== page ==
Carolyn Pickering Lautner · 1996
Who is Carolyn Pickering Lautner? A women's libber? Naaa.
Her life chronicles a liberated woman long before the cause became popular.
She was the queen of investigative reporters in Indianapolis at a time when journalism was male dominated.
She had the respect of male journalists and her many valuable sources out on the news beat at a time when other women journalists were confined to the society section, writing about weddings, parties and trivia.
The men — and the women — called her Pick from her well-known byline of Carolyn Pickering.
She was as tough as the toughest in pursuing a story. But she remained kind and compassionate.
Today, she still is just plain Pick to legions of journalists, beat cops, police brass, FBI agents, G-Men, Secret Service agents, judges, law clerks, prosecutors, attorneys, politicians, welfare officials, prison bosses, bail bondsmen, crooks golfers and real estate professionals.
Pick had four careers — journalism, real estate, golfing, motherhood. She excelled in all.
We would be here all day if we tried to recite all her accomplishments but we will try to do her justice in the next few minutes.
A native of Anderson, Pick is a graduate of Anderson High School and Butler University. At Butler she was editor of The Butler Collegian and a member of the school's basketball, volleyball, softball and golf teams. She earned a master's degree in journalism at Columbia University.
While an 18-year-old student at Butler, Pick became a police reporter at The Indianapolis Star, breaking the male-only rule on the police beat. After graduating cum laude from Butler in 1945, Pick landed a job on the Chicago Herald-American.
She returned to The Star in 1952 where she remained until 1978 except for a brief period in 1969 when she was press secretary to then Governor Edgar D. Whitcomb.
For several years her principal beat was the Federal Building. She had the place sewed up.
Reporters from other news media had a helluva time getting stories out of the place. When Pick would be away from the beat on vacation or special assignment — and there were many — reporters from The Star had a rough time filling in for her.
If sources on the federal beat had a good story, they just would sit on it until Pick returned.
And with a deprecating smile they would tell you so.
One of those special assignments was in 1969 about bribery of city inspectors. She hid out in a room with sheriff's deputies to watch an actual payoff of a city inspector by contractors.
Her stories about this triggered a massive grand jury investigation and numerous arrests. Later Pick and another Star reporter, Ed Frank, shared the first Lester Hunt award. It was for their work in exposing a nation-wide bail bonding business secretly backed by racketeers.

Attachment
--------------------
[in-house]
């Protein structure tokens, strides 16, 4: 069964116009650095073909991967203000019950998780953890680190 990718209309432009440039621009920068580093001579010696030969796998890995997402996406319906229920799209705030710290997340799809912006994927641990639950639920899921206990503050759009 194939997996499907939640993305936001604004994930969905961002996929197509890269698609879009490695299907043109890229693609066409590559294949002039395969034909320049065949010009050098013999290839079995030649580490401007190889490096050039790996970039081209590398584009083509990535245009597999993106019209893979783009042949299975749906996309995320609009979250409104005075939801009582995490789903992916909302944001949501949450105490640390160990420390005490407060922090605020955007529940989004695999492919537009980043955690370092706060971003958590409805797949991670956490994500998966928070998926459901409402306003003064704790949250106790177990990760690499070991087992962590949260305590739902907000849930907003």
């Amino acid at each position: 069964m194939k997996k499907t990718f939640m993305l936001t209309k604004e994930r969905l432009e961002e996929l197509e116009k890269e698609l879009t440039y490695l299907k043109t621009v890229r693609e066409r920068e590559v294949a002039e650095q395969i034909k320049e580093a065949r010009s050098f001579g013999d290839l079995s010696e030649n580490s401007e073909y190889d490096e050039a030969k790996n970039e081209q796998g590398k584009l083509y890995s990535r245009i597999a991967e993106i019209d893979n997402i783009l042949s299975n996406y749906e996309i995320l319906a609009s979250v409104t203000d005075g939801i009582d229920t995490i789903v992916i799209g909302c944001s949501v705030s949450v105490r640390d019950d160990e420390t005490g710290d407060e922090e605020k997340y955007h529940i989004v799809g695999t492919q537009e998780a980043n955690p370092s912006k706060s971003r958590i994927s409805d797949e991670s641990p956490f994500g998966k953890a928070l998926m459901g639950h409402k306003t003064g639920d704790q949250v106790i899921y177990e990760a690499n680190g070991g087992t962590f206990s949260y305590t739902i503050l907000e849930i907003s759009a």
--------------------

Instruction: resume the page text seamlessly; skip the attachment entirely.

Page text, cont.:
While the country was stunned in November 1978 by news of the mass suicide of more than 900 followers of Reverend James Jones in Jonestown, Guyana, it was not a surprise to readers of The Star who learned of Jones' cult in 1973 stories by Pick.
She described how Jones started his church in Indianapolis before moving to California with his Peoples Temple congregation. Pick's interview of a former Jones' follower described the horror and abuses connected to his cult.
Pick once helped capture a dangerous escaped mental patient who came to The Star city room to tell of abuses at a mental facility. She wrote of the capture and followed through on the man's charges of brutality.
Many honors came her way. One was the prestigious Cunningham Award of the Bar Association of the Seventh Federal Circuit in recognition of outstanding public service in interpretive reporting of news concerning activities of the Federal trial and appellate courts in the Seventh Circuit.
Pick's reporting also included coverage of women's golf tournaments. Pick is an avid golfer.
In the early 1970s she covered the Old Ladies Golf Association tournament. In her article she treated the winner rather poorly.
Pick wrote that the champion backed into the victory and then described how well the others played, nearly ignoring the well-played golf by the winner. The winner? Pick.
On the fiftieth anniversary of Pick's victory in the Indiana Junior Golf Championship, Crooked Stick Golf Club honored her with the Women's Classic Award.
The award recognizes Pick's achievements as an outstanding woman golfer and for promoting women's golf. For 25 years Pick was pulled from her job as a city desk reporter to cover city and state women's golf tournaments for the sports section.
Success continued to follow Pick after her early retirement in 1978 from The Star to go into real estate sales. As a sales associate for an Indianapolis real estate company, she soon gained attention of the industry. In 1983 her real estate sales gross volume was four and a half million dollars.
She banked on her reputation of honesty and integrity as a journalist when she ventured into real estate.
If Pick had more time in her busy life which included rearing two children, one wonders what other successes we would be chronicling here today.
Pick — you indeed are a worthy and outstanding addition to the rolls of the Indiana Journalism Hall of Fame.
We love you and salute you!